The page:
Austrian Archives Reveal Nazi Military Role of Actor’s Father
In July 1990, following news reports that his father was a Nazi, movie star Arnold Schwarzenegger approached his friends at the Simon Wiesenthal Center and asked that they find the truth.
“ ‘I don’t know much about my father’s past,’ ” Rabbi Marvin Hier, founder of the Wiesenthal Center, recalled Schwarzenegger’s telling him. “ ‘I don’t know if it’s good or bad, and I’d like you to find out.’ ”
Asking the Wiesenthal Center to handle the investigation was a logical choice: The center, named after the famed Nazi hunter, had the resources to conduct such a probe. And it was an institution that Schwarzenegger had financially backed over the years.
After a two-month investigation, in which Simon Wiesenthal was involved, the verdict was in: Gustav Schwarzenegger was indeed a member of the Nazi party; he voluntarily applied for membership in 1938. But there was no evidence that he was a war criminal. Nor had the Wiesenthal Center found any evidence that the senior Schwarzenegger belonged to any of Germany’s notorious paramilitary units, such as the Sturmabteilungen (SA) or the Schutzstaffel (SS), which were populated by some of Adolf Hitler’s most ardent supporters.
But documents in the Austrian State Archives in Vienna, reviewed by The Times this week, show that Gustav Schwarzenegger had a deeper involvement in Hitler’s regime than the Wiesenthal Center had uncovered. Hier said the documents were unavailable to the center’s researchers when they investigated the matter.
One document in particular shows that Gustav Schwarzenegger was indeed a member of the Sturmabteilungen, also known as the “storm troopers” or “brownshirts.” He joined the SA on May 1, 1939, according to the entry in the archive file -- about six months after the storm troopers helped launch Kristallnacht, the Night of the Broken Glass, when Jewish homes, businesses and synagogues were attacked across Germany and Austria and thousands of Jews were hauled off to concentration camps.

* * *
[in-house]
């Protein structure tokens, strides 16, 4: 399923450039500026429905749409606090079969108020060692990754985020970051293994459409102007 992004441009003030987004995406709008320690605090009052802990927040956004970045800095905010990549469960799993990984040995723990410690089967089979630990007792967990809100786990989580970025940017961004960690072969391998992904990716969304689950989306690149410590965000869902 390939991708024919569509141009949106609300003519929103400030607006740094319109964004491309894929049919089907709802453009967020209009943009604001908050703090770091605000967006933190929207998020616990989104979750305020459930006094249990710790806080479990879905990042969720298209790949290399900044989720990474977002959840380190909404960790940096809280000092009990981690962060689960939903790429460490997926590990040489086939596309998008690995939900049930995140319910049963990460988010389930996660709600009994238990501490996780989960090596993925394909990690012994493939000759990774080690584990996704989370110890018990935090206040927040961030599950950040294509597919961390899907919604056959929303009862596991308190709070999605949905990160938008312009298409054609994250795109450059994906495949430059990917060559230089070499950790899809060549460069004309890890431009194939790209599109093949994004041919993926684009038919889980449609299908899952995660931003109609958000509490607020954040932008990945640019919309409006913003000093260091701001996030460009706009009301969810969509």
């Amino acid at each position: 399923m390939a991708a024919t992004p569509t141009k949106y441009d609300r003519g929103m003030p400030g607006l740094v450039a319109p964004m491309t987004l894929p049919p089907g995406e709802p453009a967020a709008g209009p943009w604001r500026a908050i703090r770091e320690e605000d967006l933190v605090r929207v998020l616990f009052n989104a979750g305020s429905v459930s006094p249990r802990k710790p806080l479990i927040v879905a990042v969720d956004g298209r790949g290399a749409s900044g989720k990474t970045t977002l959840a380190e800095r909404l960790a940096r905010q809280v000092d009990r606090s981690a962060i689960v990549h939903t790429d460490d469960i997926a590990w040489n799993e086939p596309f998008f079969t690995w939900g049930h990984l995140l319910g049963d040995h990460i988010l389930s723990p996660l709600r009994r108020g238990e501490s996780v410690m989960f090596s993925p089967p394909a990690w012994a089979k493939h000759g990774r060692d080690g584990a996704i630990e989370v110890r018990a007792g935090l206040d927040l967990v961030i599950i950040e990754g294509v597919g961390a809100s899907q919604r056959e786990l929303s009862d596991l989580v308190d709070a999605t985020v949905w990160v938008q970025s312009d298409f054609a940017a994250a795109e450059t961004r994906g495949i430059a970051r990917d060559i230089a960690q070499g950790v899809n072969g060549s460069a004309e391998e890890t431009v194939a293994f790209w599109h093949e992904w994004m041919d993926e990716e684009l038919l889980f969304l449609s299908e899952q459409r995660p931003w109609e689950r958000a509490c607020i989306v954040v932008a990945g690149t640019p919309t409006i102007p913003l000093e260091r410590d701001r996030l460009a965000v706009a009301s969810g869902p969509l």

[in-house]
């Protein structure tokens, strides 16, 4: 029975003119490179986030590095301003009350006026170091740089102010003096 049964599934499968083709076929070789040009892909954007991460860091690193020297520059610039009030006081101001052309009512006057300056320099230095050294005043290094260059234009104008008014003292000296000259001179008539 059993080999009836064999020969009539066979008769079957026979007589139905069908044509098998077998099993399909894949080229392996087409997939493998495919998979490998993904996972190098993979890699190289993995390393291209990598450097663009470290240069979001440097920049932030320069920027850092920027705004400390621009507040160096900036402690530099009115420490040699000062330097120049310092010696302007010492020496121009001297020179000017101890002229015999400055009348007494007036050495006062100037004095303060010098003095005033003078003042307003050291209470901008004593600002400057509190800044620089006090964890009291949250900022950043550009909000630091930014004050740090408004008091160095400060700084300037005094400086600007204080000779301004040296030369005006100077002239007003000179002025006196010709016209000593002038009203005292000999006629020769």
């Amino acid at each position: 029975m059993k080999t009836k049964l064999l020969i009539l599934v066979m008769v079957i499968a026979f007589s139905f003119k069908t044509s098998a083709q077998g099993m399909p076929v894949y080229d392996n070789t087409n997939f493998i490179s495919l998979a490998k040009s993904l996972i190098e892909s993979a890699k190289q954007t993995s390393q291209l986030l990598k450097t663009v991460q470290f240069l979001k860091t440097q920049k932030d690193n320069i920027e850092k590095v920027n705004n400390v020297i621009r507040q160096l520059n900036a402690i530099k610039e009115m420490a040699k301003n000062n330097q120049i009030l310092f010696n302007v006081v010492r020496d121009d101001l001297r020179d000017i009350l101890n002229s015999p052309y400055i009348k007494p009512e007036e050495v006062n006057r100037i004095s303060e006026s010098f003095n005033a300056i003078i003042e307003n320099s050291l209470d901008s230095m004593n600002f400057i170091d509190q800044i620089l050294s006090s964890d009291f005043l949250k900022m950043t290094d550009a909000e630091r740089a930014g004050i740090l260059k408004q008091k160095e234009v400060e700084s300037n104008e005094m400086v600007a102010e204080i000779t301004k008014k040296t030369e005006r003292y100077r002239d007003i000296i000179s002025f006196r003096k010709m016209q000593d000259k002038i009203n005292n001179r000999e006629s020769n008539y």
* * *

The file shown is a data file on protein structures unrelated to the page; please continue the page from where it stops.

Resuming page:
The records contain no other information about his activities with the SA. And, with the exception of Kristallnacht, the force had lost its position of dominance to the SS as far back as 1934. Without further documentation, it is difficult to draw conclusions about what Gustav Schwarzenegger did with the SA, said Ursula Schwarz, a researcher with the Documentation Archive of the Austrian Resistance. At the same time, she noted, one had to apply to join the SA, unlike, say, the German army, which Austrian males were required to join after their country was annexed in 1938.
The Austrian documents also show that Gustav Schwarzenegger served with German Army units that saw some of the most brutal bloodshed of World War II, including the invasions of Poland and France and the German rampage through Russia and the siege of Leningrad.
As a military policeman, he appears to have been in theaters of the war where atrocities were committed by the army. But there is no way to know from the documents whether he played a role.
Michael Berenbaum, a Holocaust scholar who has written 14 books on the subject, said that based on the records, Gustav Schwarzenegger appears to have been “in the thick of the battle during the most difficult times” when some of the “most horrific military and nonmilitary killings” occurred.
“He was in the heart of hell,” Berenbaum said.
Gustav Schwarzenegger was made a master sergeant with the Feldgendarmerie, the military police known by the nickname Chained Dogs, apparently from the metal links they wore around their necks as part of the uniform. Although they were police units, many served as combat troops, always on the front line, and were used to suppress civilian populations for the advancing German army.
According to the records, Gustav Schwarzenegger received a great deal of medical attention, and may have been wounded. At some point he contracted malaria. He left the army in 1943.
The Austrian archives also include the papers, part of a so-called de-Nazification process, that in 1947 determined he could work for the postwar state because no specific war crimes had been attributed to him. He worked as a police officer in Austria until his death in 1972.